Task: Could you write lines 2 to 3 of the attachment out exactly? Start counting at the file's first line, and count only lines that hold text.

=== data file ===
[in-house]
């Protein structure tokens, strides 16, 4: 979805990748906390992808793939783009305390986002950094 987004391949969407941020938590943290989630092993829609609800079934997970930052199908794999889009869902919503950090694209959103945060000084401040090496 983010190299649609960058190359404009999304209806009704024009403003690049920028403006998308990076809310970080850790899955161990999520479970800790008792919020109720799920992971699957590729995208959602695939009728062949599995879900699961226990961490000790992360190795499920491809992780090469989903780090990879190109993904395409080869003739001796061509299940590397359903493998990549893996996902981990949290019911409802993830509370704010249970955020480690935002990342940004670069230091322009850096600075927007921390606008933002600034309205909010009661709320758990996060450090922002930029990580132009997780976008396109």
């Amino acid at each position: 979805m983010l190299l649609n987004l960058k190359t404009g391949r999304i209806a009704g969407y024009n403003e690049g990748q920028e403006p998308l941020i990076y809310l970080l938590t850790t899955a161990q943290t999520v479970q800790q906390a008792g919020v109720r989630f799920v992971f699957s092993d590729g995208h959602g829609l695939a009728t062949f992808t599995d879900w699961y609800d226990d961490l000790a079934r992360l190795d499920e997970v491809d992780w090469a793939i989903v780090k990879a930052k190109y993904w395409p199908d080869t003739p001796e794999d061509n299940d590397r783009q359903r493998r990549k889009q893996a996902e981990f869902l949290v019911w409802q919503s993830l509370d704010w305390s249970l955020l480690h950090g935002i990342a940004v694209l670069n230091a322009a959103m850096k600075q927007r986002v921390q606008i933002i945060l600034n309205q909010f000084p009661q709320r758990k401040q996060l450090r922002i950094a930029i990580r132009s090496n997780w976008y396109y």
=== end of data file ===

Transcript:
């Protein structure tokens, strides 16, 4: 979805990748906390992808793939783009305390986002950094 987004391949969407941020938590943290989630092993829609609800079934997970930052199908794999889009869902919503950090694209959103945060000084401040090496 983010190299649609960058190359404009999304209806009704024009403003690049920028403006998308990076809310970080850790899955161990999520479970800790008792919020109720799920992971699957590729995208959602695939009728062949599995879900699961226990961490000790992360190795499920491809992780090469989903780090990879190109993904395409080869003739001796061509299940590397359903493998990549893996996902981990949290019911409802993830509370704010249970955020480690935002990342940004670069230091322009850096600075927007921390606008933002600034309205909010009661709320758990996060450090922002930029990580132009997780976008396109």
């Amino acid at each position: 979805m983010l190299l649609n987004l960058k190359t404009g391949r999304i209806a009704g969407y024009n403003e690049g990748q920028e403006p998308l941020i990076y809310l970080l938590t850790t899955a161990q943290t999520v479970q800790q906390a008792g919020v109720r989630f799920v992971f699957s092993d590729g995208h959602g829609l695939a009728t062949f992808t599995d879900w699961y609800d226990d961490l000790a079934r992360l190795d499920e997970v491809d992780w090469a793939i989903v780090k990879a930052k190109y993904w395409p199908d080869t003739p001796e794999d061509n299940d590397r783009q359903r493998r990549k889009q893996a996902e981990f869902l949290v019911w409802q919503s993830l509370d704010w305390s249970l955020l480690h950090g935002i990342a940004v694209l670069n230091a322009a959103m850096k600075q927007r986002v921390q606008i933002i945060l600034n309205q909010f000084p009661q709320r758990k401040q996060l450090r922002i950094a930029i990580r132009s090496n997780w976008y396109y």